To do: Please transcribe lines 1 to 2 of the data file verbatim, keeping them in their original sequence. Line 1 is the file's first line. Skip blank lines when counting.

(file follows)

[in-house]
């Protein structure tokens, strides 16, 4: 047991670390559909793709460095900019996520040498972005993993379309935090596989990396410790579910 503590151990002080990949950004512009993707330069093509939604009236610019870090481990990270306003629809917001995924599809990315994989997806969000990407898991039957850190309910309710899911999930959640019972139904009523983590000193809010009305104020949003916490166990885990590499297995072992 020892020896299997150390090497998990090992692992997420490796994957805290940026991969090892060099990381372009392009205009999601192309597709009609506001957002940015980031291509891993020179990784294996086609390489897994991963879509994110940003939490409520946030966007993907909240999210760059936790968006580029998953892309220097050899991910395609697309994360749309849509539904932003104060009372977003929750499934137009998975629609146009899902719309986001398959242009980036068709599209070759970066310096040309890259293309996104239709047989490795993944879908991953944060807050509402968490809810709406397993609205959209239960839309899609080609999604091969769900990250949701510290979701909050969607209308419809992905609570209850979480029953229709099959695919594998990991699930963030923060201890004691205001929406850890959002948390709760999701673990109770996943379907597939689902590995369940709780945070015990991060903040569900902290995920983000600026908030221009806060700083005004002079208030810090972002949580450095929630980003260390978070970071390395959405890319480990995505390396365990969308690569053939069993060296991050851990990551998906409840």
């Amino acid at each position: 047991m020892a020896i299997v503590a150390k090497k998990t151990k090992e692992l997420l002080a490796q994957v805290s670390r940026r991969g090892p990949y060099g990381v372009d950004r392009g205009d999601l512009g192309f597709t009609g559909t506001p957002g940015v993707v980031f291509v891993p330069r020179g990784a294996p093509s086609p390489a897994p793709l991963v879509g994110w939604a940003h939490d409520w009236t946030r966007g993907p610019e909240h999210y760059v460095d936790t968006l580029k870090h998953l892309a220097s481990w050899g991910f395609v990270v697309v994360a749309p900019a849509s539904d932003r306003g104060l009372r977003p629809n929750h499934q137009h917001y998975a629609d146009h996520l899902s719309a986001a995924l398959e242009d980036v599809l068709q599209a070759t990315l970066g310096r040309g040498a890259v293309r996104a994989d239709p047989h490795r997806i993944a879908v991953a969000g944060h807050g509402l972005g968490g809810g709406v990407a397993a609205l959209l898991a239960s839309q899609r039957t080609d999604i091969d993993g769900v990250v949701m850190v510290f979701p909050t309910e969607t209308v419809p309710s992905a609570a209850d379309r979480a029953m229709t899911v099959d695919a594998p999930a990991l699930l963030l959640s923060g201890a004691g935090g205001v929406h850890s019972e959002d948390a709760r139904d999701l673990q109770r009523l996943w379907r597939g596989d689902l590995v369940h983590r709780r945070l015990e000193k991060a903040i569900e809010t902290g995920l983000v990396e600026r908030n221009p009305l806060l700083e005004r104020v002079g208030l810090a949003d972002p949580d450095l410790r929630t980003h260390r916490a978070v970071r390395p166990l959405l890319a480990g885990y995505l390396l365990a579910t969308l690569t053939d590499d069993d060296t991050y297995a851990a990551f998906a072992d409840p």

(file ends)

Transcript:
[in-house]
């Protein structure tokens, strides 16, 4: 047991670390559909793709460095900019996520040498972005993993379309935090596989990396410790579910 503590151990002080990949950004512009993707330069093509939604009236610019870090481990990270306003629809917001995924599809990315994989997806969000990407898991039957850190309910309710899911999930959640019972139904009523983590000193809010009305104020949003916490166990885990590499297995072992 020892020896299997150390090497998990090992692992997420490796994957805290940026991969090892060099990381372009392009205009999601192309597709009609506001957002940015980031291509891993020179990784294996086609390489897994991963879509994110940003939490409520946030966007993907909240999210760059936790968006580029998953892309220097050899991910395609697309994360749309849509539904932003104060009372977003929750499934137009998975629609146009899902719309986001398959242009980036068709599209070759970066310096040309890259293309996104239709047989490795993944879908991953944060807050509402968490809810709406397993609205959209239960839309899609080609999604091969769900990250949701510290979701909050969607209308419809992905609570209850979480029953229709099959695919594998990991699930963030923060201890004691205001929406850890959002948390709760999701673990109770996943379907597939689902590995369940709780945070015990991060903040569900902290995920983000600026908030221009806060700083005004002079208030810090972002949580450095929630980003260390978070970071390395959405890319480990995505390396365990969308690569053939069993060296991050851990990551998906409840």